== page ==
OR, PA bans on same-sex marriage ruled as unconstitutional

Windsor Genova – Fourth Estate Cooperative Contributor

Philadelphia, PA, United States (4E) – A federal judge on Tuesday ruled that Pennsylvania’s 1996 law banning gay marriage is unconstitutional. The ruling comes a day after a judge in Oregon struck down a similar law.

U.S. District Judge John E. Jones III’s ruling paved way for the first women couple in the state to obtain a marriage license from Philadelphia’s city hall. Ruthellen Landau, 45, and Kerry E. Smith, 42, set their wedding next Tuesday with a representative of Philadelphia Mayor Michael Nutter presiding.

Same-sex marriage causes discomfort in some but the discomfort does not make its prohibition constitutional, according to Jones in his 36-page opinion. Jones also said that already married same-sex couples will be recognized as such in the Commonwealth.

Gov. Tom Corbett has 30 days to appeal Jones’ decision on the Whitewood v. Wolf case before the 3rd U.S. Circuit Court of Appeals.

Twenty-three people filed the lawsuit against the state’s gay marriage ban law. They argued that the law violates the constitution by excluding same-sex couples from the same legal benefits and protections as heterosexual couples.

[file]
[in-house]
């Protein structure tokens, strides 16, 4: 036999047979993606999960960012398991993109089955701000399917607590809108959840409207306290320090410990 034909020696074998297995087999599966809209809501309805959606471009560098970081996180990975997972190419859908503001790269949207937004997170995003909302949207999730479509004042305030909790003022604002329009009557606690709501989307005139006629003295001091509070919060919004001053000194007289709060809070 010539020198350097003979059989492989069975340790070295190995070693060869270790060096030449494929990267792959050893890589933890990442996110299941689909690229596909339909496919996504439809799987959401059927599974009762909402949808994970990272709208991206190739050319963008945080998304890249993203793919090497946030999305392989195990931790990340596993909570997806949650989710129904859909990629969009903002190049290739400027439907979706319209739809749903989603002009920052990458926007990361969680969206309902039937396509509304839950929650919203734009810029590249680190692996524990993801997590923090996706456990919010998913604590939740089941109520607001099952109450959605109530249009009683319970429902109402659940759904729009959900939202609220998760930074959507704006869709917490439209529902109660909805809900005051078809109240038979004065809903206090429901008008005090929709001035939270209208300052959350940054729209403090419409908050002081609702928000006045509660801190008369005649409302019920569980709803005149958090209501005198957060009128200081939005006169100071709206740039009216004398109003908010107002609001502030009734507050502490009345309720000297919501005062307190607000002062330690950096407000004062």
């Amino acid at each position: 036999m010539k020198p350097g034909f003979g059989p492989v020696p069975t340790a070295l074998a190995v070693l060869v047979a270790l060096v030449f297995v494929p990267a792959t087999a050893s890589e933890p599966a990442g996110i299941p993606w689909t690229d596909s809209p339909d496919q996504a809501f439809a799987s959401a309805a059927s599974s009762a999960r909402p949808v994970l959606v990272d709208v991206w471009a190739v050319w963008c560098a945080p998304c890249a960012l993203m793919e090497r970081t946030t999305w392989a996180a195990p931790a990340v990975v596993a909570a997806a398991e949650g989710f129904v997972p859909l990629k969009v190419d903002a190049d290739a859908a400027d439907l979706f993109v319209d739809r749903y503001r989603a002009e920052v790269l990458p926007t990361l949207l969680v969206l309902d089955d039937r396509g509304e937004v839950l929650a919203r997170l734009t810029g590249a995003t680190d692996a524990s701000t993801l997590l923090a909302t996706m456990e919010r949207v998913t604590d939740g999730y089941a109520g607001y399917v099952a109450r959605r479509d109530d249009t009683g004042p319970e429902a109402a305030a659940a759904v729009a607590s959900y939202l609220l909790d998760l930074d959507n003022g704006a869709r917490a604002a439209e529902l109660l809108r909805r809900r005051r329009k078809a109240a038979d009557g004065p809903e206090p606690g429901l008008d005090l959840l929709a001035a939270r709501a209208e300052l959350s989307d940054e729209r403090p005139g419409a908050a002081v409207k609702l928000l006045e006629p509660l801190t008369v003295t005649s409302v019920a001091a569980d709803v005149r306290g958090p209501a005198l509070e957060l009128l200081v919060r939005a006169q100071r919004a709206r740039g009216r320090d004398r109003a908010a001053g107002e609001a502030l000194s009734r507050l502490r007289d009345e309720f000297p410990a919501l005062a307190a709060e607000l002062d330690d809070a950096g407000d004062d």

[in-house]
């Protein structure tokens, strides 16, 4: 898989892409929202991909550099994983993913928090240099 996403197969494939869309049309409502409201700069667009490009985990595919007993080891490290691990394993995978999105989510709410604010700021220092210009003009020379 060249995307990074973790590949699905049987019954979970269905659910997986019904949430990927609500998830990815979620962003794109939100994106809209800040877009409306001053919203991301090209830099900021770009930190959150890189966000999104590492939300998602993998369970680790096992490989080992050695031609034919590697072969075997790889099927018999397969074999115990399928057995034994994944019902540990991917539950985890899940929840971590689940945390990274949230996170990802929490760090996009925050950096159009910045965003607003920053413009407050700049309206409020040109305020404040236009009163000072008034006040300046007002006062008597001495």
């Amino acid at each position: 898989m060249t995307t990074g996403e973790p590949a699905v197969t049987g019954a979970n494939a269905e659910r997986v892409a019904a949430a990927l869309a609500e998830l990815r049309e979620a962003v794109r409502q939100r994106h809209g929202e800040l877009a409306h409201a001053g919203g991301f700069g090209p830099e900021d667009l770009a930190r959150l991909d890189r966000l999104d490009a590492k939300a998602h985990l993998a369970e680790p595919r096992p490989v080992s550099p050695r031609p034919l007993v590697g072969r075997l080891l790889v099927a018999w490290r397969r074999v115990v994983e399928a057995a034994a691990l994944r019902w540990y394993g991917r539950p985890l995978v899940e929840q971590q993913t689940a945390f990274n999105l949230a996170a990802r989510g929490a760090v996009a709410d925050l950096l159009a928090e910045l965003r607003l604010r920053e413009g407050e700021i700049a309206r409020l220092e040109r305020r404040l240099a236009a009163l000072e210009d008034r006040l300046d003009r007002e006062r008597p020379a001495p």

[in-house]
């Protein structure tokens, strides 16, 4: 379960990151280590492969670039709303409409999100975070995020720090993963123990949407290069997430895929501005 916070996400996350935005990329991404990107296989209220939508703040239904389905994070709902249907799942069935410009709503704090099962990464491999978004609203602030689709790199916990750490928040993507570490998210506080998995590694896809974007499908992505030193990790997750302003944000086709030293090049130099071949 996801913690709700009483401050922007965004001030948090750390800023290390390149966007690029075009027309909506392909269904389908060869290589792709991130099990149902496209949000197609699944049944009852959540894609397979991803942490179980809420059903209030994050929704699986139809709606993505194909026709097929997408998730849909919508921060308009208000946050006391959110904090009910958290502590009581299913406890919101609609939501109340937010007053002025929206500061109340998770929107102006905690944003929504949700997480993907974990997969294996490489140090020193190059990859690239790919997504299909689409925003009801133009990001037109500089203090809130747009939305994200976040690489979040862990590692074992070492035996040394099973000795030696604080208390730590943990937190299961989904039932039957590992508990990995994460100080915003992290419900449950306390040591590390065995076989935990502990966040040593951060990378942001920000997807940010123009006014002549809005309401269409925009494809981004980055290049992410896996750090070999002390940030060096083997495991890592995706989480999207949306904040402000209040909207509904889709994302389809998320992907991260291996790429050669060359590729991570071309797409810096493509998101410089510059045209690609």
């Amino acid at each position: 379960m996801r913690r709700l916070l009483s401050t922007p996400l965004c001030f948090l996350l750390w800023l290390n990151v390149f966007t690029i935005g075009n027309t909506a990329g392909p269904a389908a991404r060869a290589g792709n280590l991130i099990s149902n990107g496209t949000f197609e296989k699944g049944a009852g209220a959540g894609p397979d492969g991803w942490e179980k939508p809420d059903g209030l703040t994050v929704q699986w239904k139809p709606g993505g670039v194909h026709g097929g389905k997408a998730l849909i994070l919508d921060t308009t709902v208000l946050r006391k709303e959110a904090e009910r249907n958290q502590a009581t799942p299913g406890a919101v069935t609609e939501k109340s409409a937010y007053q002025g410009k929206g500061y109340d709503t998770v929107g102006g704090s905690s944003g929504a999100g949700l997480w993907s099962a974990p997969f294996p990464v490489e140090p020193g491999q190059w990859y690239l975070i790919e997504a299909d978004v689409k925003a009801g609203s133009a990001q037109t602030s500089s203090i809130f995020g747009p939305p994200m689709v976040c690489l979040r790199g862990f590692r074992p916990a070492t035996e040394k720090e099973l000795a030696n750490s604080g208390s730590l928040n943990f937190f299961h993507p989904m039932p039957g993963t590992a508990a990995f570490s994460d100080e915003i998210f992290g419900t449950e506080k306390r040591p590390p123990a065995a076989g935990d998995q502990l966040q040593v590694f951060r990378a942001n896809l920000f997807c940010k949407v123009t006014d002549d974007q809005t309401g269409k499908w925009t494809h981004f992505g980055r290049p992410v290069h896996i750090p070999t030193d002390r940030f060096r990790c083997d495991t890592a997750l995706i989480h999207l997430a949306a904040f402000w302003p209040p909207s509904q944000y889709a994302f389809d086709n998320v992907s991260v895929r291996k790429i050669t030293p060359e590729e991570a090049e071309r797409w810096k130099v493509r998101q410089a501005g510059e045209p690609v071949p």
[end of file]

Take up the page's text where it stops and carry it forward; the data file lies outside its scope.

On Monday, U.S. District Judge Michael McShane ruled that Oregon’s ban on same-sex marriages violated the federal constitutional rights of gays and lesbians. McShane’s ruling caused a rush for same-sex weddings in the state.

Deanna Geiger and Janine Nelson, two of the plaintiffs in the case, were the first couple to marry in Multnomah County following the ruling.

Oregon became the seventh state where a federal judge has struck down a gay marriage ban since the U.S. Supreme Court last year invalidated key sections of the federal Defense of Marriage Act.

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